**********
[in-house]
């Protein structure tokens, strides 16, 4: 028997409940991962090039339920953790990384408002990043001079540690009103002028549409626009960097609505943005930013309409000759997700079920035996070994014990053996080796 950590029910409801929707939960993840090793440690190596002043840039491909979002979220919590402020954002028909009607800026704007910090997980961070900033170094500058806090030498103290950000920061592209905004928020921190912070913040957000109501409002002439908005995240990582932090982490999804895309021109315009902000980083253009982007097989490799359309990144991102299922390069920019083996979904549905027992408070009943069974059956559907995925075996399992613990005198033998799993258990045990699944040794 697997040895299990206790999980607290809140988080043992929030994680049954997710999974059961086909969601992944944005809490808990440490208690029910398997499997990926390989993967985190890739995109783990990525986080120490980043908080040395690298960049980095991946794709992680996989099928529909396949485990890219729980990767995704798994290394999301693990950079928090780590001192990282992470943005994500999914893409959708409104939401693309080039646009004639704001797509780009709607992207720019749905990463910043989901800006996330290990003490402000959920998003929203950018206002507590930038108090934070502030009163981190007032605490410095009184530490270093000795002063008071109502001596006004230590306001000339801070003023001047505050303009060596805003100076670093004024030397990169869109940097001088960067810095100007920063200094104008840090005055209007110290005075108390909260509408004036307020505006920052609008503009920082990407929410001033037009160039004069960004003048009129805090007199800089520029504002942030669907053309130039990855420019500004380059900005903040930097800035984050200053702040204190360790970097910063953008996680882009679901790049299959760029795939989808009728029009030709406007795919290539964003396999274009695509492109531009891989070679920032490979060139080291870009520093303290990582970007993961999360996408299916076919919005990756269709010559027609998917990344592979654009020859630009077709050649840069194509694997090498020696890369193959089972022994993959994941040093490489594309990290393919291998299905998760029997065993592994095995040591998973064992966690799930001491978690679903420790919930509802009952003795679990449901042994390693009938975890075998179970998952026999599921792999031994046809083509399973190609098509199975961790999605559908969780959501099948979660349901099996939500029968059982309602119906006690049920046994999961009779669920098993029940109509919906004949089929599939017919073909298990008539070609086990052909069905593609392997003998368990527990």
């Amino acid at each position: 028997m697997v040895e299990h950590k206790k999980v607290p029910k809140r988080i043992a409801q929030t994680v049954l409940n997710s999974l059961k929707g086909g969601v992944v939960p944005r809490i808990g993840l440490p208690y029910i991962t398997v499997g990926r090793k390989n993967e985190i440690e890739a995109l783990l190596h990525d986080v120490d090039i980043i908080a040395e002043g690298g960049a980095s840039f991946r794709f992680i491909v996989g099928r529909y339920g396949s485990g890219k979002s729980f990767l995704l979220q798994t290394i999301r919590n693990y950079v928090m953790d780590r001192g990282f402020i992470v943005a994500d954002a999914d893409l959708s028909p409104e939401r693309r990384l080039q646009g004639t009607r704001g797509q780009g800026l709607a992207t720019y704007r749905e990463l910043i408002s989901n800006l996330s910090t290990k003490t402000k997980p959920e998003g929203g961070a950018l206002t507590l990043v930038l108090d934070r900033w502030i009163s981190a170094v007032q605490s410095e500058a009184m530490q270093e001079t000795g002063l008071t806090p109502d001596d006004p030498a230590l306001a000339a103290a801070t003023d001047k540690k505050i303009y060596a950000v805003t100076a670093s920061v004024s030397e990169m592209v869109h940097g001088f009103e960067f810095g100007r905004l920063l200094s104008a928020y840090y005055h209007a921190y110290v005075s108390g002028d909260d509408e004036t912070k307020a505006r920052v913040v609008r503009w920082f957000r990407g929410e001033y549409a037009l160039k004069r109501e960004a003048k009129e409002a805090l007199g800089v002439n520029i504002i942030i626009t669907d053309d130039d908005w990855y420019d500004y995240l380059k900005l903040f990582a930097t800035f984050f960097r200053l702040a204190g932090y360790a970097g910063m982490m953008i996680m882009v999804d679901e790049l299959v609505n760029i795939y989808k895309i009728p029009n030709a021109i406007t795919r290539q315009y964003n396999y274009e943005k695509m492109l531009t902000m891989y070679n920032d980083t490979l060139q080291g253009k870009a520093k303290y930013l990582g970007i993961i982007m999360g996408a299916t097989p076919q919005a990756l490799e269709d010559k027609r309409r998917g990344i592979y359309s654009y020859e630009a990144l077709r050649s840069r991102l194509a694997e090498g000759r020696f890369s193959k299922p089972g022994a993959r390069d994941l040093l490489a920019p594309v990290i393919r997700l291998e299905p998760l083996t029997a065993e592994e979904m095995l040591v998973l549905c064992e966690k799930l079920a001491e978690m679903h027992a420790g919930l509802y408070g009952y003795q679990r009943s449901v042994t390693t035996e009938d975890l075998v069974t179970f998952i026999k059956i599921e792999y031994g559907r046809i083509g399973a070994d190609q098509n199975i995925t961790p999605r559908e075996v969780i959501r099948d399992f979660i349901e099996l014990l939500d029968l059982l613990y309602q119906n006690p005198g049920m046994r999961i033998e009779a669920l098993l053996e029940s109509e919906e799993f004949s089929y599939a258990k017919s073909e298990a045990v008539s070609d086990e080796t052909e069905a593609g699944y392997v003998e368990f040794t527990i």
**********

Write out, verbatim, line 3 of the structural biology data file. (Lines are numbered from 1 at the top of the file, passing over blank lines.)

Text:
């Amino acid at each position: 028997m697997v040895e299990h950590k206790k999980v607290p029910k809140r988080i043992a409801q929030t994680v049954l409940n997710s999974l059961k929707g086909g969601v992944v939960p944005r809490i808990g993840l440490p208690y029910i991962t398997v499997g990926r090793k390989n993967e985190i440690e890739a995109l783990l190596h990525d986080v120490d090039i980043i908080a040395e002043g690298g960049a980095s840039f991946r794709f992680i491909v996989g099928r529909y339920g396949s485990g890219k979002s729980f990767l995704l979220q798994t290394i999301r919590n693990y950079v928090m953790d780590r001192g990282f402020i992470v943005a994500d954002a999914d893409l959708s028909p409104e939401r693309r990384l080039q646009g004639t009607r704001g797509q780009g800026l709607a992207t720019y704007r749905e990463l910043i408002s989901n800006l996330s910090t290990k003490t402000k997980p959920e998003g929203g961070a950018l206002t507590l990043v930038l108090d934070r900033w502030i009163s981190a170094v007032q605490s410095e500058a009184m530490q270093e001079t000795g002063l008071t806090p109502d001596d006004p030498a230590l306001a000339a103290a801070t003023d001047k540690k505050i303009y060596a950000v805003t100076a670093s920061v004024s030397e990169m592209v869109h940097g001088f009103e960067f810095g100007r905004l920063l200094s104008a928020y840090y005055h209007a921190y110290v005075s108390g002028d909260d509408e004036t912070k307020a505006r920052v913040v609008r503009w920082f957000r990407g929410e001033y549409a037009l160039k004069r109501e960004a003048k009129e409002a805090l007199g800089v002439n520029i504002i942030i626009t669907d053309d130039d908005w990855y420019d500004y995240l380059k900005l903040f990582a930097t800035f984050f960097r200053l702040a204190g932090y360790a970097g910063m982490m953008i996680m882009v999804d679901e790049l299959v609505n760029i795939y989808k895309i009728p029009n030709a021109i406007t795919r290539q315009y964003n396999y274009e943005k695509m492109l531009t902000m891989y070679n920032d980083t490979l060139q080291g253009k870009a520093k303290y930013l990582g970007i993961i982007m999360g996408a299916t097989p076919q919005a990756l490799e269709d010559k027609r309409r998917g990344i592979y359309s654009y020859e630009a990144l077709r050649s840069r991102l194509a694997e090498g000759r020696f890369s193959k299922p089972g022994a993959r390069d994941l040093l490489a920019p594309v990290i393919r997700l291998e299905p998760l083996t029997a065993e592994e979904m095995l040591v998973l549905c064992e966690k799930l079920a001491e978690m679903h027992a420790g919930l509802y408070g009952y003795q679990r009943s449901v042994t390693t035996e009938d975890l075998v069974t179970f998952i026999k059956i599921e792999y031994g559907r046809i083509g399973a070994d190609q098509n199975i995925t961790p999605r559908e075996v969780i959501r099948d399992f979660i349901e099996l014990l939500d029968l059982l613990y309602q119906n006690p005198g049920m046994r999961i033998e009779a669920l098993l053996e029940s109509e919906e799993f004949s089929y599939a258990k017919s073909e298990a045990v008539s070609d086990e080796t052909e069905a593609g699944y392997v003998e368990f040794t527990i």